Settling in for the drive from Baker OR to Goldendale WA

What good does that kind of negative energy do for Maile? While I sure wish her adopters had made better choices for her, it does no good to get worked up over that now. How does anger and judgement keep the situation from happening to more dogs? So step away from the keyboard and do something about it. Be the person who DOES care. Go to the shelter and volunteer to bathe and groom dogs, volunteer to drive a rescue dog to a better situation, help a rescue with their database programming or Web design, donate some money to a reputable animal group... Being angry on Facebook isn't helping anyone.

Just finished with leg 3 which Becky drove and taking a walk in the park before loading up for leg 4 with Troy and I - Yakima WA to North Bend WA
So here's part two of Maile's story. This is the part that I think deserves to be talked about, valued, and shared. Because as soon as the Pacific Northwest team of volunteers heard about the situation they stepped up to the plate. Her former foster mom was busy on the phone talking with the shelter, keeping them updated as a plan formed, trying to contact the adopter, getting the right paperwork done so that we once again had official ownership. Volunteers networked with friends and family in the Boise area and a plan slowly came to be. By Friday evening, about 24 hours after we first learned she was at a shelter, we had a volunteer to go to the shelter and pick her up and overnight her at their home. We also had a foster home for her (her former foster family will be fostering her), and 4 drivers lined up (with even a couple back up drivers!) so that Sunday morning she would start her 500 mile road trip from Boise Idaho back to Western Washington. That's a lot of people who dropped what they were doing, put away their laptops, cancelled weekend plans, and made sure that a little dog was safe and cared for.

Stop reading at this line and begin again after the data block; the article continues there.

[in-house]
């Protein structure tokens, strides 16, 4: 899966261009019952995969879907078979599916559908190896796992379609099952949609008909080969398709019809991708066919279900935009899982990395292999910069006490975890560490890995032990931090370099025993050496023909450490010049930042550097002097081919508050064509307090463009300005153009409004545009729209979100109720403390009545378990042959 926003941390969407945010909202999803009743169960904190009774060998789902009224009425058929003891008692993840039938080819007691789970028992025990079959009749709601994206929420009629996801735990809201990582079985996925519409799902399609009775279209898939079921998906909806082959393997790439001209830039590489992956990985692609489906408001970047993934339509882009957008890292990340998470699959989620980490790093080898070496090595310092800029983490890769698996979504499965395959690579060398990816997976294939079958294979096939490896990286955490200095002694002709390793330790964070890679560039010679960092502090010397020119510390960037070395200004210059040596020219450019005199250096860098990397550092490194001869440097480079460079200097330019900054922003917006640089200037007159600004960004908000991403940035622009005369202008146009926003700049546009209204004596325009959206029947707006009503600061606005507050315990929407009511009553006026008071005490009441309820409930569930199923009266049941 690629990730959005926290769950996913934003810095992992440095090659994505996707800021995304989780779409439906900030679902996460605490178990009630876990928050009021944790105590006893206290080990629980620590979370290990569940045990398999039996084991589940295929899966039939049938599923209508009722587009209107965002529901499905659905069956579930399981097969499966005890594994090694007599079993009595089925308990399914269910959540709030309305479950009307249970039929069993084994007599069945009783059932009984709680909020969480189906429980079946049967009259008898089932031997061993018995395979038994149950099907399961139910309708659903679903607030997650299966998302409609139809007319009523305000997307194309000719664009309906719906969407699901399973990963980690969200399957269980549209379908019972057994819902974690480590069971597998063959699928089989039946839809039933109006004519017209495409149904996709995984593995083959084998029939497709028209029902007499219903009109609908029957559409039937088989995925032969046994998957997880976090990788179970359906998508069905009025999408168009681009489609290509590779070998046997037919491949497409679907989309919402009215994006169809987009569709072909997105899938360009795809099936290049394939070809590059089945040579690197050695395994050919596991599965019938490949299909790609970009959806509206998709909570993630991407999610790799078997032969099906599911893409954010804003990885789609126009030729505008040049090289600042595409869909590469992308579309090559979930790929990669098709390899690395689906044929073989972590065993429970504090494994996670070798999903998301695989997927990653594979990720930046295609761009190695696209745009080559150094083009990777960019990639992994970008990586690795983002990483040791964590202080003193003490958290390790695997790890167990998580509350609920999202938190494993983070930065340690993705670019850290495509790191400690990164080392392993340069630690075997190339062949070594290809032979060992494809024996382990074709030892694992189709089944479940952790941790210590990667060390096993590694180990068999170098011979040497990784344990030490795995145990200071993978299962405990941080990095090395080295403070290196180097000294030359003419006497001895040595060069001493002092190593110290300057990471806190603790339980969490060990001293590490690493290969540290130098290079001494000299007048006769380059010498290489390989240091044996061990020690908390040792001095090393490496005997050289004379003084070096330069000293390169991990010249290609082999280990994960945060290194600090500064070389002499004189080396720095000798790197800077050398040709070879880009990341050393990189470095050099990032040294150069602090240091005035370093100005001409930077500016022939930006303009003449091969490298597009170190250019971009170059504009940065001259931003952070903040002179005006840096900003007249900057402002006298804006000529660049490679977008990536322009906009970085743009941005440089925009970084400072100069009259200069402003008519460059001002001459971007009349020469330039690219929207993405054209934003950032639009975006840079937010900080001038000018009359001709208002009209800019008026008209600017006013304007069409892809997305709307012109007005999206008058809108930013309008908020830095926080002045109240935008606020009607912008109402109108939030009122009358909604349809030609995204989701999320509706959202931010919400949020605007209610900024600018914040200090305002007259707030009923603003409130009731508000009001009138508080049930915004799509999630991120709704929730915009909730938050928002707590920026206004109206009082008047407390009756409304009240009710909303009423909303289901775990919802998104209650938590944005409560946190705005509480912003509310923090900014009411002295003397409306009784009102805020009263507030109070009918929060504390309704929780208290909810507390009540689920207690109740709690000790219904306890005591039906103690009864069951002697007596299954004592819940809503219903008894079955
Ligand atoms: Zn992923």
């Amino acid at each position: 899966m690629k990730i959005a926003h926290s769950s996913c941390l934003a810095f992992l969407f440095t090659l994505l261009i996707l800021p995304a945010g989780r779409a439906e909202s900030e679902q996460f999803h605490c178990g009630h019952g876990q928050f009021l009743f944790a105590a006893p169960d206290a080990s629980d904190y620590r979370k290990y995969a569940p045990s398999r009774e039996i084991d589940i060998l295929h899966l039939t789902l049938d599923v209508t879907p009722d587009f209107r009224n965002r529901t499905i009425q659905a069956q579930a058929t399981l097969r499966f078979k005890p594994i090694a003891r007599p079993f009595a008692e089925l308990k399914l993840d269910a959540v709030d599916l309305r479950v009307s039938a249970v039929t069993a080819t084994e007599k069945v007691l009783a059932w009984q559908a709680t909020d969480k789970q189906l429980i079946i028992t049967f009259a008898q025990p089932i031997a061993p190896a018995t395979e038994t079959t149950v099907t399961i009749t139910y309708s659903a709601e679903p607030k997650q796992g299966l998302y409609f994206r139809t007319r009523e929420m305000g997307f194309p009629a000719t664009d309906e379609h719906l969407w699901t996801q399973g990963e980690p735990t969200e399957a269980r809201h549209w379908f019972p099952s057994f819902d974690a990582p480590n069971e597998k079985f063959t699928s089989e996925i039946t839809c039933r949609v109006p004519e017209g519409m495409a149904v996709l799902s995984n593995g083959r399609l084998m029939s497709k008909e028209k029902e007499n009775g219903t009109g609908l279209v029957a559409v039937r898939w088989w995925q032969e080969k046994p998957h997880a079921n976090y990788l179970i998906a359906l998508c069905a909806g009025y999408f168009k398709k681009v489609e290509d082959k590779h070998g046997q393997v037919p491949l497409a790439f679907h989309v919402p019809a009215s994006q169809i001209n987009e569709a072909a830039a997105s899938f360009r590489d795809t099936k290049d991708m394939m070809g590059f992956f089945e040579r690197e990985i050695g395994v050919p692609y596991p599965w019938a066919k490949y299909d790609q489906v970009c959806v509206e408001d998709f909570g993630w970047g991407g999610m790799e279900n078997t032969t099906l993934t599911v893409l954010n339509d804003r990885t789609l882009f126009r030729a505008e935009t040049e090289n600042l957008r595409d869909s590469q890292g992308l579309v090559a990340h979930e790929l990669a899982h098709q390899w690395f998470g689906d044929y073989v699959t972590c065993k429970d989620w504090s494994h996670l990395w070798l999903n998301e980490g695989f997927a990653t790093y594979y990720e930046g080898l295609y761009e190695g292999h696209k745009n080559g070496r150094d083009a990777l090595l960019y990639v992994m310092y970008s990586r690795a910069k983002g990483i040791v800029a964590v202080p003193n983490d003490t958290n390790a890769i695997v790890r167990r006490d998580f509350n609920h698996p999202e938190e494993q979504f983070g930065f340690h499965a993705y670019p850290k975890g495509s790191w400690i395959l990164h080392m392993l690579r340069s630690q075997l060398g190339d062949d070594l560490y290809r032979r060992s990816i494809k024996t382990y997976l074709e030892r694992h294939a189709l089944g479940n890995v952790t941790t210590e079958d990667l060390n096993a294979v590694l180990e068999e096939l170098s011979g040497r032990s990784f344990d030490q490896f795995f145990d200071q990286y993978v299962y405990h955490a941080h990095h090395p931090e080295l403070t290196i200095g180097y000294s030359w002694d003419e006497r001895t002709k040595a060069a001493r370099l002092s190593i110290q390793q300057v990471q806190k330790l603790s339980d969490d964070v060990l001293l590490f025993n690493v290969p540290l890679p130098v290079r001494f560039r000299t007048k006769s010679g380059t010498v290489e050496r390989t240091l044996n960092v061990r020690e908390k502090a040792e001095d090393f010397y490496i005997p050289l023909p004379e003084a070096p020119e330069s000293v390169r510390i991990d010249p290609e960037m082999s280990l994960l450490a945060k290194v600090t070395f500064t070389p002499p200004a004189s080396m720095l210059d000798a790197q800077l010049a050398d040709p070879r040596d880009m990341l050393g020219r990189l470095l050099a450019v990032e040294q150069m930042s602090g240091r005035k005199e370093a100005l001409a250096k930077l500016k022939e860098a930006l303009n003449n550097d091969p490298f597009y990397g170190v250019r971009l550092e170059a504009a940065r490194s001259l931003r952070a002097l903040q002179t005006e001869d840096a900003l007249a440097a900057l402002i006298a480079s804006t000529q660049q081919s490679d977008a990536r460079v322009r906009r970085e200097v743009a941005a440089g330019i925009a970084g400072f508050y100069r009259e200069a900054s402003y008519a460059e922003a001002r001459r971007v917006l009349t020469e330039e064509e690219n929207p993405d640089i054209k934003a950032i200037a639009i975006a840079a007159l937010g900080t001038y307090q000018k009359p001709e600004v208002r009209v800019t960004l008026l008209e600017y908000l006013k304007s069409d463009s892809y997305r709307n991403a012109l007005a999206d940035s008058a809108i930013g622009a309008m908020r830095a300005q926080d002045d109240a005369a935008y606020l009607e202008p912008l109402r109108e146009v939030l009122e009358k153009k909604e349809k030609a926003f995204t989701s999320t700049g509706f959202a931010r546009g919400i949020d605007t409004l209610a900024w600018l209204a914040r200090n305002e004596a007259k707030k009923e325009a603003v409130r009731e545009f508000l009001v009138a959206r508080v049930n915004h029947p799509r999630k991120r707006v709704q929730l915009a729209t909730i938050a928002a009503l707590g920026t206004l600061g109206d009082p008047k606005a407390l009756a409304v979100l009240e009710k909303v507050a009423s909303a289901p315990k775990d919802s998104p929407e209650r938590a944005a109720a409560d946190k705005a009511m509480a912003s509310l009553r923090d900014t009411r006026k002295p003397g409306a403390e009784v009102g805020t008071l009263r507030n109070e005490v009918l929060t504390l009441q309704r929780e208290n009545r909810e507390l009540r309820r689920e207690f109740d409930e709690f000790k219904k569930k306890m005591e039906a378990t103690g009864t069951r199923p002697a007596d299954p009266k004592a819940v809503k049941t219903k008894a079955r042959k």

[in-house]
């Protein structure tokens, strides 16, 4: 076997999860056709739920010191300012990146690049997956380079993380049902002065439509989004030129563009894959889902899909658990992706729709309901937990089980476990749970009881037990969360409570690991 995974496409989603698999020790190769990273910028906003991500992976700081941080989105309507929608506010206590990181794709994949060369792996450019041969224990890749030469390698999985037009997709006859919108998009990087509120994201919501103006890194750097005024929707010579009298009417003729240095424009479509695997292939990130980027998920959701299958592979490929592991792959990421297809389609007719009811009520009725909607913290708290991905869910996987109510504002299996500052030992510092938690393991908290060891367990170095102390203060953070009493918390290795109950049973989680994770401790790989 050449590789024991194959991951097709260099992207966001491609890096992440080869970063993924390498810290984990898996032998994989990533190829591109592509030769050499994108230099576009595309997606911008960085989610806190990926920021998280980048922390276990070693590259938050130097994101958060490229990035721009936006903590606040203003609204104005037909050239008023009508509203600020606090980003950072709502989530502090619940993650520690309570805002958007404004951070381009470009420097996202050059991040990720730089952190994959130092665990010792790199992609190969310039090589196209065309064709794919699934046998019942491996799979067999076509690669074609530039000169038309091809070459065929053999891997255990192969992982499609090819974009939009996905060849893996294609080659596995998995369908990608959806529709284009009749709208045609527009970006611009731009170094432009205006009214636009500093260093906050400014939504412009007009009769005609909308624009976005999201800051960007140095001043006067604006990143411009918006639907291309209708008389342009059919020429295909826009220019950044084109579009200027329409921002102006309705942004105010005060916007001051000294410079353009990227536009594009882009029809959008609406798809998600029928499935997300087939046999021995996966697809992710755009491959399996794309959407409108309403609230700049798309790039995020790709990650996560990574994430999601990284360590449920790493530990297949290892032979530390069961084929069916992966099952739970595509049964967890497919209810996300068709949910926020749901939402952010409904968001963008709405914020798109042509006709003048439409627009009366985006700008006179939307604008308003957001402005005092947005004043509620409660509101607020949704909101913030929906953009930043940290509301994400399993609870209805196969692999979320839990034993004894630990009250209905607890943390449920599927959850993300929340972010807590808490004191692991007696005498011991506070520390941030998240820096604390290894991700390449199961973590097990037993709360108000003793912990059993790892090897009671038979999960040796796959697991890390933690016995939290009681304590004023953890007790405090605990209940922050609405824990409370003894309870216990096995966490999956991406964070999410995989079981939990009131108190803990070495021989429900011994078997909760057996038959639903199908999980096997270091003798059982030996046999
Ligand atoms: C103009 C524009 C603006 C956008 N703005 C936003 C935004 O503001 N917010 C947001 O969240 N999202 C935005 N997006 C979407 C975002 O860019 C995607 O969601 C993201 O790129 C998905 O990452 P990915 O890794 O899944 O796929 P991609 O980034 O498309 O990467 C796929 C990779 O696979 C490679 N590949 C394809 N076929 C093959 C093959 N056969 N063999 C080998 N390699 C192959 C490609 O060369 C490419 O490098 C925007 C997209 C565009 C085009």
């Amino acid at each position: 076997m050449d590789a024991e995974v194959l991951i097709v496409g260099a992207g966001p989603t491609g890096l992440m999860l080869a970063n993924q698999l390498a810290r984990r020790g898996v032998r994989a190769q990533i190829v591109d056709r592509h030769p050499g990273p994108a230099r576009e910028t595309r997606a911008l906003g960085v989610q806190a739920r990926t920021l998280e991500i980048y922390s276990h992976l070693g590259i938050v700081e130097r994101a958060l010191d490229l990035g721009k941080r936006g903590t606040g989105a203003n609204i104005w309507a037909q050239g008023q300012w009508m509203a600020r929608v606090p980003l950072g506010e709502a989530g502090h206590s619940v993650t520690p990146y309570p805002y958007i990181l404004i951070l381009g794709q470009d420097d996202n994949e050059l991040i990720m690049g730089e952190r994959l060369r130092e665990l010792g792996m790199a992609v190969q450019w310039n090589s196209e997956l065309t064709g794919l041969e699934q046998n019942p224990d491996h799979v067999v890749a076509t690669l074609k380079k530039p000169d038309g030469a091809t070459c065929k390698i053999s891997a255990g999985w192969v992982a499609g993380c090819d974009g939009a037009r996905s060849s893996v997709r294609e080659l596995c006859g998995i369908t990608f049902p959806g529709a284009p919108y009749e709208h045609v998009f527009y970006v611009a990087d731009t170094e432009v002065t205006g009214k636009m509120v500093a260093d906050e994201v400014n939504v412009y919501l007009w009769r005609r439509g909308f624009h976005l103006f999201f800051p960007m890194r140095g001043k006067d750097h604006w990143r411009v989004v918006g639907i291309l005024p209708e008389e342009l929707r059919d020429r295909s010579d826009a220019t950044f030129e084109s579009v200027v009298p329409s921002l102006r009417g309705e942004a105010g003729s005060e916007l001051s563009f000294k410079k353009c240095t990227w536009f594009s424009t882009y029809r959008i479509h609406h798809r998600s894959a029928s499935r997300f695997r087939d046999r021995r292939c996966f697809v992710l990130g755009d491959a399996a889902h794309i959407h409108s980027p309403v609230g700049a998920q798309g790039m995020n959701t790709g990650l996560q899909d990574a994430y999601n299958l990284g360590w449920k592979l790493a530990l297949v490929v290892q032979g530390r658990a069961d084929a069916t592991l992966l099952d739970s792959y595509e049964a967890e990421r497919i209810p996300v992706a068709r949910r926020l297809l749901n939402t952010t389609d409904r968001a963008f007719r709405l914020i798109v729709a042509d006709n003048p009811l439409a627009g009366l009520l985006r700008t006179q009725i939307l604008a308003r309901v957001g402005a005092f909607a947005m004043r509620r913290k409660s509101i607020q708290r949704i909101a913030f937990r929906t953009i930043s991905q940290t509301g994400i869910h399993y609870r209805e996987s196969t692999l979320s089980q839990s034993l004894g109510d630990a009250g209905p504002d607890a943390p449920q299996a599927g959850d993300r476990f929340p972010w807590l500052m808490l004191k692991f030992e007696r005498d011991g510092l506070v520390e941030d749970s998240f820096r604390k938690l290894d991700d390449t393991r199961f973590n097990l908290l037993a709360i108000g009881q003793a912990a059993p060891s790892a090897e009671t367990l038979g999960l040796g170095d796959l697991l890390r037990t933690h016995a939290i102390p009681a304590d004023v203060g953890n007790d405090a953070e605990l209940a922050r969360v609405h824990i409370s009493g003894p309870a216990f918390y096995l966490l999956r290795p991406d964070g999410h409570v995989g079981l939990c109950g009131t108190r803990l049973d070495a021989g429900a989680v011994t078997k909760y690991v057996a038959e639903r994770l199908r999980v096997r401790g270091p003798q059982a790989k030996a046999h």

Getting reacquainted with foster dad Andrew in North Bend before heading to her foster home

THAT is what is exciting. The rescue is the event that emotions should be poured into and posted about on social networking sites. A bunch of everyday people stepped up and made sure a sad ending turned into a happy new beginning. They didn't do it for pats on the back or how much attention it might get them. They did it because it needed to get done.

After her 500 mile trip she is HOME!
So next time you see that emotionally manipulative post, screaming from the computer screen about victims and victimizers, and the armchair rescuers are busy spewing anger and hatred, resist the pull to join in. Step away from the electronic devices and find a way to make a positive contribution because anger and self righteousness is something we indulge in for ourselves, not for the dogs.